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t was three years ago that a 47-year-old male truck driver for trailer until all material is completely offloaded from the trailer and a Massachusetts company tried to dislodge material from the the movable floor unloading system is turned off. unloading system of his open top tractor-trailer unit. The trailer had 3. Conduct routine hazard assessments of equipment and how tasks a movable floor unloading system, which presents safe work aspects in are completed to identify potential hazards to which workers are some cases, such as keeping truck bodies from lifting into power lines, exposed. etcetera. During the unloading process, it appears the truck’s material 4. Identify all confined spaces and develop, implement and enforce a became jammed and the operator stepped from the top of the trailer permit space program for permit-required confined spaces, such as onto the material pile. The pile gave way as he stepped onto it and he loaded trailers. was engulfed and suffocated by the material. 5. Provide employees frequent training on loading, unloading and It took 20 minutes before a co-worker realized the victim had not clearing jammed product from tractor trailers. FACE researchers been seen for a while. When the co-worker walked over to the victim’s remind employers that training is not going to be effective if the trailer, he found the victim in the discharged pile of material at the rear employer doesn’t strictly enforce the training content. Enforcement of the trailer. When emergency medical services (EMS) and local police should include random inspections of employee work habits related arrived, the victim was pronounced dead at the scene. The medical to the training’s content. examiner listed the cause of death as cardiac arrest due to compresWhile the Massachusetts company in this example had a written sion asphyxia. employee manual that included health and safety information, the Such a tragedy is preventable at your production facility. The company’s initial on-the-job training for employees did not include a Massachusetts Fatality Assessment and Control Evaluation (FACE) confined space entry program, according to FACE. The company also had program, a division of NIOSH, made the following recommendations written company protocols for operating the movable floor system of to help employers keep truck drivers trailers and for clearing any potential safe when it comes to trailers with jams during the use of the movable Automatic sweeping tarps are movable unloading systems. floor system, but the employee in 1. Minimize product jamming by question didn’t follow those instrucdesigned to sweep a trailer’s floor, ensuring that trailers equipped tions. The protocol to clear jams reducing the number of times with both cross stability bars and included directions to shuffle the movable floor unloading systems floor unloading system by employees have to enter the trailer. movable are not loaded up to or above the having the system move in the forward cross stability bar. Fleet managers and reverse directions in quick succeswill want to be cautious with this concept. In some cases, FACE sions. The company’s protocol states that employees should not walk on researchers state that an option to minimize product jamming top of a load while the movable floor is in operation. while unloading is for employers to use movable floor unloading NIOSH FACE researchers had a task for OEMs to help keep workers systems only in trailers designed without cross stability bars. safe as well. They recommend manufacturers of movable floor unloading Trailers designed without these bars, although heavier than those systems should consider providing safety decals that address the hazards with the bars, would allow woodchips and other loaded products of engulfment, clearing jams and overloading trailers. It should be made to flow continuously from the front to the rear of the trailer when clear that the decals are to be placed on trailers in which movable floor being offloaded. However, FACE researchers point out that cross unloading systems are installed. stability bars should never be removed from a trailer without first While the accident that took place in January of 2008 cannot be consulting the trailer’s original equipment manufacturer (OEM) or reversed, trailer operators and employers can learn from the unfortunate an engineer. incident. A worker lost his life when he went about the daily business of 2. Ensure that trailers with movable floor unloading systems are either clearing a material jam in the back of his truck. By enforcing the training equipped with automatic sweeping tarps or that manual sweeping you provide trailer operators at your facility, you can keep this kind of does not begin until after the entire trailer has been offloaded. Automindset from settling into your employees. No one should think it’s matic sweeping tarps are designed to sweep a trailer’s floor, reducing acceptable to climb onto a load of material in the back of a truck. The the number of times employees have to enter the trailer. If trailers are staff at AsphaltPro sends our condolences to the family and co-workers not equipped with automatic sweeping tarps and need to be swept who lost a loved one and a colleague, and hope that others can learn manually, employers should ensure that employees do not enter the from the recommendations FACE has set out in light of the accident. 8 february 2011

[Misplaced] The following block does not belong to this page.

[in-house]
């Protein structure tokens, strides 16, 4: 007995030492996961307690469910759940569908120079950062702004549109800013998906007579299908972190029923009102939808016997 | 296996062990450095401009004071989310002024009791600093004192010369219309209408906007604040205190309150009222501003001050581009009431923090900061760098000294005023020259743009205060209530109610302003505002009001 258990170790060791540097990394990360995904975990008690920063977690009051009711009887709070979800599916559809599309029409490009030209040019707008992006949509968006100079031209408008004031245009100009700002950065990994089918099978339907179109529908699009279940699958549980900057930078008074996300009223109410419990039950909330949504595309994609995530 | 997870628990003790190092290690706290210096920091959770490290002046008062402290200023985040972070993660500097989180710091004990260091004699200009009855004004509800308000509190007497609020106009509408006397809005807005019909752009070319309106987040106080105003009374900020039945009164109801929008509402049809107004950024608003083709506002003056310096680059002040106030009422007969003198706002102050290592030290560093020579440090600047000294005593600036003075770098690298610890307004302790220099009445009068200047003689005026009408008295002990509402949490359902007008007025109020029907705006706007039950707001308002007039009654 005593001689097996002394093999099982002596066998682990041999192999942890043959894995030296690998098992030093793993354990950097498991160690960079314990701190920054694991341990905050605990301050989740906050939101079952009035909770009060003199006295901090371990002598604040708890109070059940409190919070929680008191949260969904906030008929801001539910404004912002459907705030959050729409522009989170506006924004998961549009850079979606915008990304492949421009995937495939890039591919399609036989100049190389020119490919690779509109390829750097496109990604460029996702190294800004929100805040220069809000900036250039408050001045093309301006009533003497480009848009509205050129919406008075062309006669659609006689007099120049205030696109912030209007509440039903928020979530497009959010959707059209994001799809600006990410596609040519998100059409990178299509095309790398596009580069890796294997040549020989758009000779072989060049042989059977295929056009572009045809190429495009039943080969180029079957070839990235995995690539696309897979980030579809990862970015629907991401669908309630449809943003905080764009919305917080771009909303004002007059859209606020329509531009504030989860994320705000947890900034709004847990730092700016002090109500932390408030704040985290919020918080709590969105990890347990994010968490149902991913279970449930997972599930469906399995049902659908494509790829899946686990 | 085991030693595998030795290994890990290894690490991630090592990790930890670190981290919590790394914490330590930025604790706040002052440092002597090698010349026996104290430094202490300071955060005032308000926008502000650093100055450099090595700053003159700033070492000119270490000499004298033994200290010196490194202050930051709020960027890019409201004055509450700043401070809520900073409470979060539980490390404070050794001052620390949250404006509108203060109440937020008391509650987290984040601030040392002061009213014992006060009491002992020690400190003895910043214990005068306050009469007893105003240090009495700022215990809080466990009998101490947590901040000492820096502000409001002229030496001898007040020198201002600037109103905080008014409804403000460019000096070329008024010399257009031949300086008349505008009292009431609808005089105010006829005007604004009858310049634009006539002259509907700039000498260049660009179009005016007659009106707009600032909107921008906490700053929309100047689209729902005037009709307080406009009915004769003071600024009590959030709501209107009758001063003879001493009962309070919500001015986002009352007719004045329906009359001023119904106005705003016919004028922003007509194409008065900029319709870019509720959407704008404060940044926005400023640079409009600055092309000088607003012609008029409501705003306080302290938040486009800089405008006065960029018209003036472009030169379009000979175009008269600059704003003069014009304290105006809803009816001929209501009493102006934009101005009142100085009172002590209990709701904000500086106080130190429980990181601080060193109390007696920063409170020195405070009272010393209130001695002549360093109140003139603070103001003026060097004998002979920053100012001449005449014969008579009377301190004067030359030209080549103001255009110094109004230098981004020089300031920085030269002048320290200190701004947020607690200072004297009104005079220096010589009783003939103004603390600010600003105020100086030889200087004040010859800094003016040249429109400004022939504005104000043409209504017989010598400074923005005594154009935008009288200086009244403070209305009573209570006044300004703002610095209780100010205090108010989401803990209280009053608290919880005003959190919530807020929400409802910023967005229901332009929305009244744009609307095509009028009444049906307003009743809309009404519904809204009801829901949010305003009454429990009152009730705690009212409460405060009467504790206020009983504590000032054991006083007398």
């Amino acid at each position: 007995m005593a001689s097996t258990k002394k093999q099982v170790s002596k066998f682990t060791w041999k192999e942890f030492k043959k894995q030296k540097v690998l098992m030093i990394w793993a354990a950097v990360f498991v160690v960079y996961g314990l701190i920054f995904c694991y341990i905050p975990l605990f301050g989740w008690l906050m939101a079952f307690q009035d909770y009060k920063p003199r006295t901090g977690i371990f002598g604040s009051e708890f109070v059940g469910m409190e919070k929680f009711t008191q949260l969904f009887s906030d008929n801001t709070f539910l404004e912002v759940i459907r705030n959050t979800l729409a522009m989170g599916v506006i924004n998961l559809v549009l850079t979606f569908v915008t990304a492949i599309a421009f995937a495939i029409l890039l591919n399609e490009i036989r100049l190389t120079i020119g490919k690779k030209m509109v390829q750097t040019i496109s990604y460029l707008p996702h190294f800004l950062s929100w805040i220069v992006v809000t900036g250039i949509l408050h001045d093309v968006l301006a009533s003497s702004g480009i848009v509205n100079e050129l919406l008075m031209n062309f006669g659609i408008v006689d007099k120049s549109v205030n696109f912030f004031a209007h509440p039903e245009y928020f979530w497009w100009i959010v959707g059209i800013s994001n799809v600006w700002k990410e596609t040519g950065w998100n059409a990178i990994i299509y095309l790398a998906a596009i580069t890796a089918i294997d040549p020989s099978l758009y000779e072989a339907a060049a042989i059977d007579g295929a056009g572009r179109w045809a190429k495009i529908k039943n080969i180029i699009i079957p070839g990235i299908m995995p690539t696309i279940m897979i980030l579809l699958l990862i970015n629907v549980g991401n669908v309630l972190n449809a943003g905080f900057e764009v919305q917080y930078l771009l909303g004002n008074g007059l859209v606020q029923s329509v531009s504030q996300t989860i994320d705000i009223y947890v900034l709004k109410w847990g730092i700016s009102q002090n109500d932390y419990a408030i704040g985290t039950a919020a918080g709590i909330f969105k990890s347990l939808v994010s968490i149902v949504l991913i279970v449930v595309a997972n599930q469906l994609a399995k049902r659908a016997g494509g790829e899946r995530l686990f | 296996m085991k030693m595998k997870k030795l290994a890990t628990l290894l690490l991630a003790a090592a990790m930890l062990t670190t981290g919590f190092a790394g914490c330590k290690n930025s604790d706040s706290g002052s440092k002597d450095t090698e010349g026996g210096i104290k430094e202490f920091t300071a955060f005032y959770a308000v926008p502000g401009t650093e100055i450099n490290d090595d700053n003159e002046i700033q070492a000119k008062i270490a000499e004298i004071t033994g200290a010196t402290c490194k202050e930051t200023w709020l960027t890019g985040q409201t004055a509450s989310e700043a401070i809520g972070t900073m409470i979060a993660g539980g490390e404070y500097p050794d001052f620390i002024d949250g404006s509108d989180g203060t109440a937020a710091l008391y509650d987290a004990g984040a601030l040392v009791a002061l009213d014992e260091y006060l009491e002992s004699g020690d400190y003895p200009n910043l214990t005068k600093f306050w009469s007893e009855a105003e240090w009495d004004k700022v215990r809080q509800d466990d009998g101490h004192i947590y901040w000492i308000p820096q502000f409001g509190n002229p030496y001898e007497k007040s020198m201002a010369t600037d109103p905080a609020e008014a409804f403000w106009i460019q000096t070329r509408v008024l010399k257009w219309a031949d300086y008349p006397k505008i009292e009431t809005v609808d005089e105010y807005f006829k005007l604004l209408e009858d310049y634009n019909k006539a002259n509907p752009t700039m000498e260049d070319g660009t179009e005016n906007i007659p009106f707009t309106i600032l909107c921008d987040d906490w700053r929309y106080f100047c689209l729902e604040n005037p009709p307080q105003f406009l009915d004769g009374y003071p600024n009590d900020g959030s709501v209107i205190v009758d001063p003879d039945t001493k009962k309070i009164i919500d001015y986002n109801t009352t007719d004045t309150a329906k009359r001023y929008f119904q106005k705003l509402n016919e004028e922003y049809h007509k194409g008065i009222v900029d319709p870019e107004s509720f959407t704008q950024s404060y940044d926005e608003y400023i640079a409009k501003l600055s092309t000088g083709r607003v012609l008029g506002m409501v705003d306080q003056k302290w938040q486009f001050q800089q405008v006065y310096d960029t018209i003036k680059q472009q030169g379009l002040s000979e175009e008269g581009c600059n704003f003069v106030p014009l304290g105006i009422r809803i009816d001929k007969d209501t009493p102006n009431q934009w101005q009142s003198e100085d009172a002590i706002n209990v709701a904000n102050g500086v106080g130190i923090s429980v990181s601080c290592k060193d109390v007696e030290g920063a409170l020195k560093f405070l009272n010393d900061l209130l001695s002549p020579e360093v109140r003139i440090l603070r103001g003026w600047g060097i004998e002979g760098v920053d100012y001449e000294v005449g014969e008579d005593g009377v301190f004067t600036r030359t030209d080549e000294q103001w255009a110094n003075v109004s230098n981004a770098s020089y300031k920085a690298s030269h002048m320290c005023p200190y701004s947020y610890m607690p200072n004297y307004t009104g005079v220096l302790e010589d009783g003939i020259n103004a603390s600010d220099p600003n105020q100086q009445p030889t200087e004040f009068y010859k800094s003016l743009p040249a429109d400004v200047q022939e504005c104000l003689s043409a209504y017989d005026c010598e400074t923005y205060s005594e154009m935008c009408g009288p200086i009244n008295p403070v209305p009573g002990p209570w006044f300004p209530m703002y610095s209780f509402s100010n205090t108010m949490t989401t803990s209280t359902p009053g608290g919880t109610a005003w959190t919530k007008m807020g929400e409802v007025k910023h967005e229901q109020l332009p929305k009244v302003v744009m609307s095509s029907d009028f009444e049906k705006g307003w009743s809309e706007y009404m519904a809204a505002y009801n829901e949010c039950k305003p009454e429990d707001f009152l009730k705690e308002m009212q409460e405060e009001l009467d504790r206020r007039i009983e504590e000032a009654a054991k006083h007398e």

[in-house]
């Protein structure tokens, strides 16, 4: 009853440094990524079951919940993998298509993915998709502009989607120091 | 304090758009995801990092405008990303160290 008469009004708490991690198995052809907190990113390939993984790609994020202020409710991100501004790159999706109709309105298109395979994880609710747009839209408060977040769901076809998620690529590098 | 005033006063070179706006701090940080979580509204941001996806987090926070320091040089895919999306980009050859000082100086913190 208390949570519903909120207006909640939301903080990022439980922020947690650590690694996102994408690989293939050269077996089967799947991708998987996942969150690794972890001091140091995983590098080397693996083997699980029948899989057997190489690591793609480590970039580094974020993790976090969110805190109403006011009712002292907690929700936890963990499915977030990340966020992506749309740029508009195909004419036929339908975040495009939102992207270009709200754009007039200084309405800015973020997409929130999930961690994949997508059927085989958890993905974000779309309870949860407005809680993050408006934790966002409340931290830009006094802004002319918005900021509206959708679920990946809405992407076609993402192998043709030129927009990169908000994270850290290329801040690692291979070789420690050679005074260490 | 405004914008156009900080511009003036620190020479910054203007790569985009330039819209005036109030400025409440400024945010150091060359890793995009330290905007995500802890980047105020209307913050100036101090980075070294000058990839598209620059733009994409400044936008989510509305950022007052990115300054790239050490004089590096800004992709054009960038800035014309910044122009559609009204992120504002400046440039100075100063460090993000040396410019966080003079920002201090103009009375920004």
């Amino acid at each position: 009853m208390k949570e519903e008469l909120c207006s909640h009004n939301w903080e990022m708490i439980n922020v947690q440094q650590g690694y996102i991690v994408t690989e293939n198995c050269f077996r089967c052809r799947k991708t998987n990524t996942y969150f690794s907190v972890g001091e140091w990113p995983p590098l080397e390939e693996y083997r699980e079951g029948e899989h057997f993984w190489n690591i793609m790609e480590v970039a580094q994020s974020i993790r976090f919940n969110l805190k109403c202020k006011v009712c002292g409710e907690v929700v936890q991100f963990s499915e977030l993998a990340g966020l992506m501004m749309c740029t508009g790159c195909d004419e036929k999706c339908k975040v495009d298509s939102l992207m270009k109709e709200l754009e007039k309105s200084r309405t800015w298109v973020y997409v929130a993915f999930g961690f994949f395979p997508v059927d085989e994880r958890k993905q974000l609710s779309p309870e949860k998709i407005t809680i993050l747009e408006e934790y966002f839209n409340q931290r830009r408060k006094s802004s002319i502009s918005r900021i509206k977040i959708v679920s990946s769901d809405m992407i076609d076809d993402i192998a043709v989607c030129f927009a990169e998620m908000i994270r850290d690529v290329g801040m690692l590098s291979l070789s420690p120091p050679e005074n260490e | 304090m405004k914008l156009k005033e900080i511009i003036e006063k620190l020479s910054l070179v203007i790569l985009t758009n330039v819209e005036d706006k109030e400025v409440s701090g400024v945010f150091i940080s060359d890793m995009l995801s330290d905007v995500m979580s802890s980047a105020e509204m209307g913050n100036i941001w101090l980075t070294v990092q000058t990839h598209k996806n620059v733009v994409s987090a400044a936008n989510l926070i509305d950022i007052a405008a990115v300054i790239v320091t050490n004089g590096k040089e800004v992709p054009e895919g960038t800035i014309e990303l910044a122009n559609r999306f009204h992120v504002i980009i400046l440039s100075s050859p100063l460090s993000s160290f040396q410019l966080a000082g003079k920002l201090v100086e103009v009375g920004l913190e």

mix it up Using Test Track Data to Validate Mechanistic Pavement Design Models by Courtney Jones